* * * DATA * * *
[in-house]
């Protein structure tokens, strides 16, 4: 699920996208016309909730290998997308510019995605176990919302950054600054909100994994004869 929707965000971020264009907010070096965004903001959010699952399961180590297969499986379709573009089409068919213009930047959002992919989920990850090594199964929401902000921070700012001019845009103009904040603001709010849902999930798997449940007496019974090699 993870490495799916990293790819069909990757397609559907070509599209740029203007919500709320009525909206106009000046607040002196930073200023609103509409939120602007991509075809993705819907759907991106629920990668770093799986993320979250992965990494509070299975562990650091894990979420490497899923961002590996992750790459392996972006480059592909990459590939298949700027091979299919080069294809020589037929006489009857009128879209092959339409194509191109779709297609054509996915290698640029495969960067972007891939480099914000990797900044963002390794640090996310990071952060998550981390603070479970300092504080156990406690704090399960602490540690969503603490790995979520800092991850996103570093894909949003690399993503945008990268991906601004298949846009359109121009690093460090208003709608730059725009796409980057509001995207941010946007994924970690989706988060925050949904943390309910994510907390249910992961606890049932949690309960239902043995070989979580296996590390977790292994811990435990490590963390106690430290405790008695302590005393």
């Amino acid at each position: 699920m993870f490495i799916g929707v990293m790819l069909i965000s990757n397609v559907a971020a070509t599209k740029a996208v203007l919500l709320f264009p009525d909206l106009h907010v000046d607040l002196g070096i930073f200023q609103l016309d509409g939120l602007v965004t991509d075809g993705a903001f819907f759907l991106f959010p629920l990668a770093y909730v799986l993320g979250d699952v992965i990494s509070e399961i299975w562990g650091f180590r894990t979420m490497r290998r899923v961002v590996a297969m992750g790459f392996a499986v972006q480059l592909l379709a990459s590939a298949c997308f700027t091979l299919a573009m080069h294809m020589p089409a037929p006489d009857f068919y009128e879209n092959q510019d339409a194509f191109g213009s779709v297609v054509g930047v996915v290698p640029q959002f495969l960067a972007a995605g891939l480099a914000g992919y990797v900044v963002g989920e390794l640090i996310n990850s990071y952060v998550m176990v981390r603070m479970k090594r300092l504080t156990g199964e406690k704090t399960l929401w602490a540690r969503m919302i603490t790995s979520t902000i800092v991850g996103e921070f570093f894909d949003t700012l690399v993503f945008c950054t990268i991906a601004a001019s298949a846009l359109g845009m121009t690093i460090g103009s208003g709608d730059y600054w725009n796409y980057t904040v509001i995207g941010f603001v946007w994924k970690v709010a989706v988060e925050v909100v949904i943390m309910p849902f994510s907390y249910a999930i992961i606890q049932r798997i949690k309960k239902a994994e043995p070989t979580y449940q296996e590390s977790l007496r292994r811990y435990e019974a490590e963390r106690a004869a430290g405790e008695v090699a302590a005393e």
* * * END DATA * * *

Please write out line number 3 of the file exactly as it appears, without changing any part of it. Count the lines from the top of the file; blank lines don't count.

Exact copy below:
């Amino acid at each position: 699920m993870f490495i799916g929707v990293m790819l069909i965000s990757n397609v559907a971020a070509t599209k740029a996208v203007l919500l709320f264009p009525d909206l106009h907010v000046d607040l002196g070096i930073f200023q609103l016309d509409g939120l602007v965004t991509d075809g993705a903001f819907f759907l991106f959010p629920l990668a770093y909730v799986l993320g979250d699952v992965i990494s509070e399961i299975w562990g650091f180590r894990t979420m490497r290998r899923v961002v590996a297969m992750g790459f392996a499986v972006q480059l592909l379709a990459s590939a298949c997308f700027t091979l299919a573009m080069h294809m020589p089409a037929p006489d009857f068919y009128e879209n092959q510019d339409a194509f191109g213009s779709v297609v054509g930047v996915v290698p640029q959002f495969l960067a972007a995605g891939l480099a914000g992919y990797v900044v963002g989920e390794l640090i996310n990850s990071y952060v998550m176990v981390r603070m479970k090594r300092l504080t156990g199964e406690k704090t399960l929401w602490a540690r969503m919302i603490t790995s979520t902000i800092v991850g996103e921070f570093f894909d949003t700012l690399v993503f945008c950054t990268i991906a601004a001019s298949a846009l359109g845009m121009t690093i460090g103009s208003g709608d730059y600054w725009n796409y980057t904040v509001i995207g941010f603001v946007w994924k970690v709010a989706v988060e925050v909100v949904i943390m309910p849902f994510s907390y249910a999930i992961i606890q049932r798997i949690k309960k239902a994994e043995p070989t979580y449940q296996e590390s977790l007496r292994r811990y435990e019974a490590e963390r106690a004869a430290g405790e008695v090699a302590a005393e």